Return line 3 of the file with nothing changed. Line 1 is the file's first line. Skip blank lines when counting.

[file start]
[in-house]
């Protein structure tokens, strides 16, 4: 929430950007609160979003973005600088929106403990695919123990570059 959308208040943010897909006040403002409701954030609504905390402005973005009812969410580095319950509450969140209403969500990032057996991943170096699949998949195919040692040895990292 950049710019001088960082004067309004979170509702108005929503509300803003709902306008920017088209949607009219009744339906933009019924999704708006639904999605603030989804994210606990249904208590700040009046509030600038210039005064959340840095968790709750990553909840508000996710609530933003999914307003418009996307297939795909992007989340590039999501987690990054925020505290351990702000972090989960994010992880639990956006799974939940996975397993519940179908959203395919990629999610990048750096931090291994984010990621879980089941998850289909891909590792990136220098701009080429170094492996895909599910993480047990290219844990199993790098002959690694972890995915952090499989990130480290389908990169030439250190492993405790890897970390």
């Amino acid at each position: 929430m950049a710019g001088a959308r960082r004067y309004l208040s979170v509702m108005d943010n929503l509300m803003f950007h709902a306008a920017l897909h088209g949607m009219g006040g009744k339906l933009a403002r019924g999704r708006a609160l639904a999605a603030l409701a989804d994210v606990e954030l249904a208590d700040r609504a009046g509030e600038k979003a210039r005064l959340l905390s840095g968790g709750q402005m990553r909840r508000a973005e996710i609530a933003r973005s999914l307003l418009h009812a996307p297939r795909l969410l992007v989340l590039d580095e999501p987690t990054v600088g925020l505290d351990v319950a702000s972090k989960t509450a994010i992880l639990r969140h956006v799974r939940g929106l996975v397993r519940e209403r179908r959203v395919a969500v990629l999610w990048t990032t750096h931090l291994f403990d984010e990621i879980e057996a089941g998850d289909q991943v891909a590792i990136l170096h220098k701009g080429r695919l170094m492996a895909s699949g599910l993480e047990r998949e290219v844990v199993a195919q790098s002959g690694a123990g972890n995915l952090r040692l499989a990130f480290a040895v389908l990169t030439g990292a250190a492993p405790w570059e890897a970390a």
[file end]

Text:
């Amino acid at each position: 929430m950049a710019g001088a959308r960082r004067y309004l208040s979170v509702m108005d943010n929503l509300m803003f950007h709902a306008a920017l897909h088209g949607m009219g006040g009744k339906l933009a403002r019924g999704r708006a609160l639904a999605a603030l409701a989804d994210v606990e954030l249904a208590d700040r609504a009046g509030e600038k979003a210039r005064l959340l905390s840095g968790g709750q402005m990553r909840r508000a973005e996710i609530a933003r973005s999914l307003l418009h009812a996307p297939r795909l969410l992007v989340l590039d580095e999501p987690t990054v600088g925020l505290d351990v319950a702000s972090k989960t509450a994010i992880l639990r969140h956006v799974r939940g929106l996975v397993r519940e209403r179908r959203v395919a969500v990629l999610w990048t990032t750096h931090l291994f403990d984010e990621i879980e057996a089941g998850d289909q991943v891909a590792i990136l170096h220098k701009g080429r695919l170094m492996a895909s699949g599910l993480e047990r998949e290219v844990v199993a195919q790098s002959g690694a123990g972890n995915l952090r040692l499989a990130f480290a040895v389908l990169t030439g990292a250190a492993p405790w570059e890897a970390a």